Rimfire (1949)

64 mins | Western | 25 March 1949

Director:

B. Reeves Eason

Producer:

Ron Ormond

Cinematographer:

Ernest Miller

Editor:

Hugh Winn

Production Designer:

Fred Ritter

Production Company:

Lippert Productions, Inc.
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HISTORY

A 10 Dec 1948 HR news item stated that B. Reeves Eason had been signed to direct Rimfire after Ford Beebe, who was originally to direct, became ... More Less

A 10 Dec 1948 HR news item stated that B. Reeves Eason had been signed to direct Rimfire after Ford Beebe, who was originally to direct, became ill. More Less

SOURCE CITATIONS
SOURCE
DATE
PAGE
Box Office
2 Apr 1949.
---
Daily Variety
28 Mar 49
p. 3.
Film Daily
7 Apr 49
p. 5.
Hollywood Reporter
10 Dec 48
p. 4.
Hollywood Reporter
17 Dec 48
p. 12.
Hollywood Reporter
28 Mar 49
p. 3.
Motion Picture Herald Product Digest
7 May 49
p. 4599.
Variety
30 Mar 49
p. 13.
CAST
PRODUCTION CREDITS
NAME
PARENT COMPANY
PRODUCTION COMPANY
DISTRIBUTION COMPANY
NAME
CREDITED AS
CREDIT
DIRECTORS
Asst dir
Dial [dir]
PRODUCERS
Exec prod
Prod
Assoc prod
Assoc prod
WRITERS
Orig story and scr
Orig story and scr
Orig story and scr
PHOTOGRAPHY
Dir of photog
ART DIRECTOR
Art dir
FILM EDITOR
Film ed
SET DECORATOR
Set dir
COSTUMES
Women's ward
Men's ward
MUSIC
Mus dir
SOUND
VISUAL EFFECTS
Spec eff
MAKEUP
Makeup
PRODUCTION MISC
Scr supv
SOURCES
SONGS
"Stagger Lee," words and music by Harold Logan and Lloyd Price, based on a traditional folk song.
DETAILS
Release Date:
25 March 1949
Production Date:
mid December--late December 1948
Copyright Claimant:
Lippert Productions, Inc.
Copyright Date:
1 May 1949
Copyright Number:
LP2261
Physical Properties:
Sound
RCA Sound System
Black and White
Duration(in mins):
64
Length(in feet):
5,801
Length(in reels):
7
Country:
United States
PCA No:
13662
Passed by NBR:
No
SYNOPSIS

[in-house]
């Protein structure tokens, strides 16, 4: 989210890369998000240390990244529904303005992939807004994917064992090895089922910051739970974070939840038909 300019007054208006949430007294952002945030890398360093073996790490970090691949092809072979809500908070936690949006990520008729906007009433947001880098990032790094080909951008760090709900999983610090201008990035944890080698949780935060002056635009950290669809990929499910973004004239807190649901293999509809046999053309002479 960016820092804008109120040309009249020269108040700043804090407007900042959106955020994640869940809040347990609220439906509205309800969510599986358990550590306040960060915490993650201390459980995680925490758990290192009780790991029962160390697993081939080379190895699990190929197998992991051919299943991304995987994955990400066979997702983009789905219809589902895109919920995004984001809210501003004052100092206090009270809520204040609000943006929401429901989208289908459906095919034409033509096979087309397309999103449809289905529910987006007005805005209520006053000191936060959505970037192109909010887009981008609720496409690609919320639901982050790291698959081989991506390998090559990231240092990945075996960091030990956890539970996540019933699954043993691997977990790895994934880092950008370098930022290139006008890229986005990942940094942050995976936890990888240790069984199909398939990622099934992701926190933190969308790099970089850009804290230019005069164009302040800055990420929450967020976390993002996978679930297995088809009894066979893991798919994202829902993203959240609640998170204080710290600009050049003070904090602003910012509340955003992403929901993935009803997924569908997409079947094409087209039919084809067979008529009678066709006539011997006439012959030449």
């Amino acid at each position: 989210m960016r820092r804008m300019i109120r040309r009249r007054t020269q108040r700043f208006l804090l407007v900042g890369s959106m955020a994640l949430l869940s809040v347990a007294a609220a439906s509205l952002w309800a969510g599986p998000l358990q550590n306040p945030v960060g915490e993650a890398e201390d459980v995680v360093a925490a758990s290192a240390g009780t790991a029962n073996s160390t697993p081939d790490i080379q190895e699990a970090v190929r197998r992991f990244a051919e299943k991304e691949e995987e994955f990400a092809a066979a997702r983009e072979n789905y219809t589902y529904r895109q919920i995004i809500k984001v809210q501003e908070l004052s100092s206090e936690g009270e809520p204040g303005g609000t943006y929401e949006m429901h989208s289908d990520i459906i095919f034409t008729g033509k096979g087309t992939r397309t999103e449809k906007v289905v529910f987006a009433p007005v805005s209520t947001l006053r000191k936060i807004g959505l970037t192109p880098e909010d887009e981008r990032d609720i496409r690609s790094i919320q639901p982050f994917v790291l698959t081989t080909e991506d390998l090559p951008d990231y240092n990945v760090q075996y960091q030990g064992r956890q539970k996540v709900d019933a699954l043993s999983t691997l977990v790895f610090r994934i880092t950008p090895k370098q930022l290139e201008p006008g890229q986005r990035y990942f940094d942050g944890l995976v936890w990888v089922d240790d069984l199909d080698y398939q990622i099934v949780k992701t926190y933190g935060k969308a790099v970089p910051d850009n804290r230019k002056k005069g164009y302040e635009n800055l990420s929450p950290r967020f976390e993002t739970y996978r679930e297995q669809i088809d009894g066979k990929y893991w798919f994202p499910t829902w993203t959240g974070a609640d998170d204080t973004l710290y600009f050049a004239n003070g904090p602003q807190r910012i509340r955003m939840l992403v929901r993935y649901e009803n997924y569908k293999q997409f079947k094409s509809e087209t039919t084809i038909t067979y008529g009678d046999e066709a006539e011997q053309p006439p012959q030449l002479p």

After four masked gunmen hold up a stagecoach carrying, among others, gambler The Abilene Kid, Tom Harvey intervenes from behind a rock, claiming that his "men" have the gunmen covered. After a brief exchange of gunfire, the gunmen ride off. Tom is actually alone and on foot, as his horse has been struck by a rattlesnake, so he hitches a ride on the stage into Stringtown, New Mexico. Sheriff Jim Jordan meets the stage and is dismayed to discover that Polly, his niece, is on board and has come for a visit. Later, two of the gunmen, Blazer and Toad Tyler, report to their boss, Barney Bernard, owner of the Blue Moon Saloon, but are interrupted by The Kid, who demands the return of his money and watch. Meanwhile, Tom, a Secret Service captain working undercover, explains to the sheriff that about three years earlier, gold bars were stolen from the U.S. Mint and are now believed to be hidden in the area. The bars are stamped and would have to be melted down before they could be fenced. Tom is made a deputy and his fellow deputy, Harry Wilson, introduces him to Nathaniel Greeley, editor and publisher of the local newspaper. Later, when The Kid is winning a game of draw poker, with Blazer, Toad, Jesse Norton and others, Blazer, annoyed at losing, socks The Kid and a lengthy fistfight ensues. The Kid wins but Blazer grabs a gun and is about to shoot him when Lolita, a saloon girl, draws her own gun against Blazer. Just then, Tom arrives to break it all up. Toad and Blazer switch the playing cards, showing Norton, Barney and the others ... +